Where to catch falling leaves in the sun — #Berkshireweekend

My nephew asks me why I don’t live in California. He’s three years old, and I know from where he’s standing he just means he’d like to see me, and I’d like to see him too. But he has me thinking about an inverse question. How can I explain to someone on the sunny West Coast why I live here?

He lives in a beautiful city, where jade plants grow like hedges and lemon trees bloom, where whales migrate up the coast and the world is rich in inventive people. It’s real and vibrant in its own ways. And how would I tell him how it feels to me to live here when the nights are touched by frost?

I remember the scent of pumpkins in the fields when I was his age. My sister and I were walking through the grass, carefully choosing a pumpkin for a jack-o-lantern. Like his sister now, she would have been newly walking then and intent with her new freedom to explore the world. The pumpkin stems curled rough in our hands. Back home my dad carved them for us on the old butcher block table, and we raced for the slide and crackle of leaf piles.

Maples turn golden against the quartzite boulders along the Chestnut Trail in Williamstown.
Photo by Kate Abbott

Maples turn golden against the quartzite boulders along the Chestnut Trail in Williamstown.

And I live here because of old friends gathering, emerging quietly from the pandemic with a play of ideas and generosity. Because of laughter and understanding, a full moon shining in a sukkah, cider and homemade spice cookies. Because … a book I found at the Bear and Bee, Diana Beresford-Kroeger’s To Speak for the Trees, give me the Gaelic word saoirse — ‘the freedom to be and express yourself, the freedom to think … the freedom of spirit and imagination.’

… And because I can walk the trail on the ridge behind my house up to the quartzite bluff and lie on my back listening to the leaves falling. The sugar maples and moose maples and birches hold the light, and the boulders are thick with rock polypody. And I remember my mom showing me those dark green fronds on granite erratics in the woods near home.

Then I come up to see the plays running this week at the Bennington Performing Arts Center. Short scenes weave together into a warm community, and the 15 actors on stage together generate an abundant energy. I feel a power in it — the actors feel as though they know each other. They have had time to create together, and they play off each other fluently. They have me in tears more than once and laughing aloud before the end.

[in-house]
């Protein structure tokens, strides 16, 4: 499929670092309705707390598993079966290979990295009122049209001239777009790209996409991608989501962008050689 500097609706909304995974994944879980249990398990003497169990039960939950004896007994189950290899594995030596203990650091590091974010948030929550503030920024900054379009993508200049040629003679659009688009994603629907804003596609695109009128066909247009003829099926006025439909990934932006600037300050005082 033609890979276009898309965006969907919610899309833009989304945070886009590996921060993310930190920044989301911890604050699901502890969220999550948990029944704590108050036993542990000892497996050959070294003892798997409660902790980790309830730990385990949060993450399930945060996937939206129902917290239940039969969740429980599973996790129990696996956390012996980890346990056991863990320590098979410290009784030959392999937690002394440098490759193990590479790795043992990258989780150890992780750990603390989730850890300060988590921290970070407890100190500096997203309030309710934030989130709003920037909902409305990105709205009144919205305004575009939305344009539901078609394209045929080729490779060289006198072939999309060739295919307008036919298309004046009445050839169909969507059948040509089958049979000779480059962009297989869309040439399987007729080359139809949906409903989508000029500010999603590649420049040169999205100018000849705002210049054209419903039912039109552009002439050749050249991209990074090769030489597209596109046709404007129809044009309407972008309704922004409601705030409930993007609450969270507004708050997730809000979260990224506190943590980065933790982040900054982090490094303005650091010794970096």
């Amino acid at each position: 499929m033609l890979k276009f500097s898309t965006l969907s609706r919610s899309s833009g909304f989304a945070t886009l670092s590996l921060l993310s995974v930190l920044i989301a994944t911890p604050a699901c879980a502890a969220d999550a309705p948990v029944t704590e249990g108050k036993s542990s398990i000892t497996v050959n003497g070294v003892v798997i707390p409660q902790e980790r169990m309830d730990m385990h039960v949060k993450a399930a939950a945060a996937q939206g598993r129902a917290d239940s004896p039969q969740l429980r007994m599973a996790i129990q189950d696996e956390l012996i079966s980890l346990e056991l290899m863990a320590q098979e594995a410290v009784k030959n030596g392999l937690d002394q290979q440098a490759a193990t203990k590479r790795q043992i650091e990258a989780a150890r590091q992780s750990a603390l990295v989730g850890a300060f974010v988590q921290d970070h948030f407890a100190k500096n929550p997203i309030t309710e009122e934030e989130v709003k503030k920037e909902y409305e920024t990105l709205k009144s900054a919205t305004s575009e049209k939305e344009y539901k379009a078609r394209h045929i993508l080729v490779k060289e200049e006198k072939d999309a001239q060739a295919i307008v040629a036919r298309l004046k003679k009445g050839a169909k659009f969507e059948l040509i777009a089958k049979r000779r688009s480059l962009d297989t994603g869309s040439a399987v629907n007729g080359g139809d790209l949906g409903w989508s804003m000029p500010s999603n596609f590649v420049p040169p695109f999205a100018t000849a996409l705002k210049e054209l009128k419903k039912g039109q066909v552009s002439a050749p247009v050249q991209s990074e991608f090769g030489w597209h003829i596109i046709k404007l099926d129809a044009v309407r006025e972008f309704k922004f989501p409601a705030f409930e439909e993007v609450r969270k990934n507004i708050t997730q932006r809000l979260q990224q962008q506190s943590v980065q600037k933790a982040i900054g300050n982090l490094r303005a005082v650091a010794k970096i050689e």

On another fall night I can come into the Bear and Bee to talk about storytelling and remember the warm depths in fiction. Conversations like this take me back to my grad school days, and I remember the way stories can open like tide pools. As you write, you feel your way into a scene, a person, a way of feeling, and find tenacious life, infinitely varied and surprising.

Not long ago, a friend handed me a hermit crab. We were standing on the shore of a tidal river, and he told me they compare shells, not competitively but cooperatively, and if they see a mutual benefit, they’ll swap. The crab walked across my palm on points of feet as light as pine needles, a tiny translucent creature no wider than my fingertip, and I tried to imagine living that way, open to exchange.

Fall mosaics

The maple trees turn golden along the Chestnut Trail and the quartzite boulders on the class of ’98 Trail in Williamstown….

Events coming up …

Find more art and performance, outdoors and food in the BTW events calendar.

Claude Monet, The Geese, 1874, oil on canvas. Clark Art Institute
Jun 14 2024 @ 10:30 am
Works on Paper invites artists of all experience and skill levels to work closely with thematic selections of drawings from the Clark’s collection.
Asparagus and rhubarb glimmer early in the season at the Lenox Farmers Market.
Jun 14 2024 @ 11:00 am
The Lenox Farmers Market returns on Friday afternoons with organic produce, sweets, fresh-baked breads and more.
Robin Frohart, the artist behind The Plastic Bag Store, gives a new meaning to 'walk-in freezer' in her immersive performance. Press photo courtesy of Mass MoCA
Jun 14 2024 @ 11:00 am
Mass MoCA and the Williamstown Theatre Festival present The Plastic Bag Store, an immersive, multimedia experience by Brooklyn-based artist Robin Frohardt.

By the Way Berkshires is a digital magazine exploring creative life and community — art and performance, food and the outdoors — and I’m writing it for you, with local voices, because I’ve gotten to know this rich part of the world as a writer and journalist, and I want to share it with you.

If you’d like to see the website grow, you can join me for a few dollars a month, enough for a cup of coffee and a cider doughnut. Members get access to extra stories and multimedia, itineraries a bookmark tool. Let me know what you're looking for, and we’ll explore together.

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